Occasional exposure to pyrethroid insecticides is deemed harmless, in general. But since widespread exposure of pyrethroid insecticides is reported in large populations, it is crucial to investigate the effect of this exposure on long-term health outcomes. This study aims to assess the association between pyrethroid exposure and the risk of all-cause and cause-specific mortality.
This nationwide cohort included a total of 2,116 adults (1,145 women) aged 20 years or more who provided urine samples for pyrethroid metabolite measurements. The urinary levels of 3-phenoxybenzoic acid (a pyrethroid metabolite) were measured, and the primary outcome of the study was mortality (both all-cause and cause-specific).
During the median follow-up of 14.4 years, a total of 246 deaths occurred. Forty-one of these deaths were associated with cardiovascular disease (CVD) and 52 with cancer. The findings suggested that patients with higher urinary 3-phenoxybenzoic acid levels were at an elevated risk of death. The rate of mortality across increasing tertiles of urinary 3-phenoxybenzoic acid levels was 8.5%, 10.2%, and 11.9%, respectively. After multivariable adjustment, the hazard ratios for all-cause, cardiovascular, and cancer mortality among patients between the highest and lowest tertile of urinary 3-phenoxybenzoic acid levels were 1.56, 3.0, and 0.91, respectively.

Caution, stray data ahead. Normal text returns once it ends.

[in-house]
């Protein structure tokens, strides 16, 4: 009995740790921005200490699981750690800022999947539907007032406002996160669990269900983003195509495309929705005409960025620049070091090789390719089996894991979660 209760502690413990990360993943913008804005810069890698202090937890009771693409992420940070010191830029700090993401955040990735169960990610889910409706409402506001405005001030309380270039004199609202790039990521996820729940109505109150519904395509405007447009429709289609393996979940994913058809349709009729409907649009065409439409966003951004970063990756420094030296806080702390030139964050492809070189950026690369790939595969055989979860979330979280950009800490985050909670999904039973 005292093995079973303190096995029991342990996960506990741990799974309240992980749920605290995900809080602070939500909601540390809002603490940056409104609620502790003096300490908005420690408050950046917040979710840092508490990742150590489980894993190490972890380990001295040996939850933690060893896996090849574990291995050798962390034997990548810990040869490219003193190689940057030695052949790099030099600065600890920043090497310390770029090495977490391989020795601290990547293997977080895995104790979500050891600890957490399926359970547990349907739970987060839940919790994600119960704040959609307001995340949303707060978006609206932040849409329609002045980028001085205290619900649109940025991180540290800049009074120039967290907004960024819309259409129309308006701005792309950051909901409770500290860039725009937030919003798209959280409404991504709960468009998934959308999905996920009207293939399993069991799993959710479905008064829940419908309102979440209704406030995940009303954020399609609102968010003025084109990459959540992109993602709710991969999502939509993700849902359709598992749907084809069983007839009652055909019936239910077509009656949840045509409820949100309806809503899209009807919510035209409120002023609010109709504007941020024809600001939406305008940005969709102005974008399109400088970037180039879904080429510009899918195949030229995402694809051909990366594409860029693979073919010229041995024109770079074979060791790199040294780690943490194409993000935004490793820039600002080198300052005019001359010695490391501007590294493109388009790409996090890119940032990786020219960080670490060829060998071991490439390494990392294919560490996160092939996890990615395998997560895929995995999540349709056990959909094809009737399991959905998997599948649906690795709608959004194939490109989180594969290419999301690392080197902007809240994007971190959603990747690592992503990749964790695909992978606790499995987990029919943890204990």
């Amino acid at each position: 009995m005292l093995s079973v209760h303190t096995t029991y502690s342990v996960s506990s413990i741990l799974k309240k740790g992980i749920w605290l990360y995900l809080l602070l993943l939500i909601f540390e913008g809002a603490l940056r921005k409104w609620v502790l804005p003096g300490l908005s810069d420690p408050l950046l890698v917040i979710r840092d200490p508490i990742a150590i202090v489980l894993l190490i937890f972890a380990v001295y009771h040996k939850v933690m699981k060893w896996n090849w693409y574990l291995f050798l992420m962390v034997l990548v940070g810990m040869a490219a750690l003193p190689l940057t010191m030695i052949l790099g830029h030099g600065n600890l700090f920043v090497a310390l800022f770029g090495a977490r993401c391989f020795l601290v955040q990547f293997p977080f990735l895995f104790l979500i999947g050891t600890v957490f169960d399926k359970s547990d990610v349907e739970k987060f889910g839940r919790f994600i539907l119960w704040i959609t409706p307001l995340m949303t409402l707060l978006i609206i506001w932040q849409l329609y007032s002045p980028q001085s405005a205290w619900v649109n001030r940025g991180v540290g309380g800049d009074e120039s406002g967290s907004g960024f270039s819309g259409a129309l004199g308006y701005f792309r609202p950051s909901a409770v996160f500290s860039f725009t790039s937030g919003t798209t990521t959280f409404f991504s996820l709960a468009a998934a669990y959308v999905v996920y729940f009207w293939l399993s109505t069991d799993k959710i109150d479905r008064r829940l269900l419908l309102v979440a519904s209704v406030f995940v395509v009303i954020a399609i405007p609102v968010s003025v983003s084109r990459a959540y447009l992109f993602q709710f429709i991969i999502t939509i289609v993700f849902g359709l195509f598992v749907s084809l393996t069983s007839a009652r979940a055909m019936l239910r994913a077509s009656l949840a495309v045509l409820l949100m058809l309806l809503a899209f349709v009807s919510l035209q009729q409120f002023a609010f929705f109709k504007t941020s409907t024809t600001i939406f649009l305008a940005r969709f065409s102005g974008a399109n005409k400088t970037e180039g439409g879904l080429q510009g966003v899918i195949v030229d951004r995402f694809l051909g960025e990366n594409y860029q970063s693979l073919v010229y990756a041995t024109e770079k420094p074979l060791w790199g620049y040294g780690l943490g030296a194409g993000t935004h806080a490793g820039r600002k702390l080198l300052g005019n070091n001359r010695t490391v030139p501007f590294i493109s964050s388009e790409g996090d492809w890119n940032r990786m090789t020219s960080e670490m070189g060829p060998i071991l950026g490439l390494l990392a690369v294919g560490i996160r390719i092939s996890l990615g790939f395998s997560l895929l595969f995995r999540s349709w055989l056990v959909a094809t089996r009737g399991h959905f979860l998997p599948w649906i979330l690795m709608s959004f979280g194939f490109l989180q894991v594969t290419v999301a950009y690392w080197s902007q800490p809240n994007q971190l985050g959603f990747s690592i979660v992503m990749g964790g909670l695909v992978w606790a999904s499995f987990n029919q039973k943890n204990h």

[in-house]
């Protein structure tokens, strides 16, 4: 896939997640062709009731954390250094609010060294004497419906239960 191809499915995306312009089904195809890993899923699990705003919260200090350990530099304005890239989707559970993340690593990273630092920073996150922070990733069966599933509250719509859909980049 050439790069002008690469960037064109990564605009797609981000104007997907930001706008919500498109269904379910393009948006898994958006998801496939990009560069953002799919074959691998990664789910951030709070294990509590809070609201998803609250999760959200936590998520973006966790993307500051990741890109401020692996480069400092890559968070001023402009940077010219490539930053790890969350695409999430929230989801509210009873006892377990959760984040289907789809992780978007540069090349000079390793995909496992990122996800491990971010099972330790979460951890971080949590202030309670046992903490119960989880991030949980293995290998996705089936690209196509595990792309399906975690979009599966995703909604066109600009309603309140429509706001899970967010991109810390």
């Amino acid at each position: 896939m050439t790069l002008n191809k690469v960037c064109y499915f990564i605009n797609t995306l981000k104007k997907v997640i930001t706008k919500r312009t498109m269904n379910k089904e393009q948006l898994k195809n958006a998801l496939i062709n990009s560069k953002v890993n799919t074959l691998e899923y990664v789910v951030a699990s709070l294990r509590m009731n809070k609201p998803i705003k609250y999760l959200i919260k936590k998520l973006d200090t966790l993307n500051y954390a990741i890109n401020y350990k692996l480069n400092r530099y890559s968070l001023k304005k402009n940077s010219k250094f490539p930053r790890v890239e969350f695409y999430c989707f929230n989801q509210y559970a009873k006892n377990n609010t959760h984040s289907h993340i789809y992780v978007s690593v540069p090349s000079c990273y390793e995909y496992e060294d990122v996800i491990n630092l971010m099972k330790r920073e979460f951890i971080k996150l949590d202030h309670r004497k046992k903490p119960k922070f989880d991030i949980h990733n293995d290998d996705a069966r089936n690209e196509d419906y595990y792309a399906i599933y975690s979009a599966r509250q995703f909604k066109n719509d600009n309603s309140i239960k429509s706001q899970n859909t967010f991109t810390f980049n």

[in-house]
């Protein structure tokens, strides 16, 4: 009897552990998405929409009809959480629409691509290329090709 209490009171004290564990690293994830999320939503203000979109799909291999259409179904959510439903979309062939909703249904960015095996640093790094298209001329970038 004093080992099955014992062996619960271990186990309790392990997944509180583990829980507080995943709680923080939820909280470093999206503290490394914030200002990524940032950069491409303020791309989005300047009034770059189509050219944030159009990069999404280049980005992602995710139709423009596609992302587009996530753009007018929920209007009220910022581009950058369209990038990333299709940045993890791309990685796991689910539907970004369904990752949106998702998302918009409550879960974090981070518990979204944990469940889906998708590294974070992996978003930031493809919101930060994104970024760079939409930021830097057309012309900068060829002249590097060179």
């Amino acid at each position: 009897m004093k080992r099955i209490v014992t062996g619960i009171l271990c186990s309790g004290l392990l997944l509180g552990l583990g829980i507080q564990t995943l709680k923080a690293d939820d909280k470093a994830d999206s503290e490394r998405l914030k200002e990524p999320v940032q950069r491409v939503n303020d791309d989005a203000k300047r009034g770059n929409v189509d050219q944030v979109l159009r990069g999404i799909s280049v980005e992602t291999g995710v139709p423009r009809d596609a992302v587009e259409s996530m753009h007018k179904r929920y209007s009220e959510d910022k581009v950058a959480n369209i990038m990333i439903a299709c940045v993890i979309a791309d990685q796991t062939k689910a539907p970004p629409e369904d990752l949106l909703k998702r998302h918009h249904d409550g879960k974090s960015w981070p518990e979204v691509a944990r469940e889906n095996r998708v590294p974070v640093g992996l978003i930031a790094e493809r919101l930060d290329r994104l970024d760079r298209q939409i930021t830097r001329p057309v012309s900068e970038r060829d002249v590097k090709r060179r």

The research concluded that widespread exposure to pyrethroid insecticides was associated with an increased risk of all-cause and cardiovascular mortality, but not cancer mortality.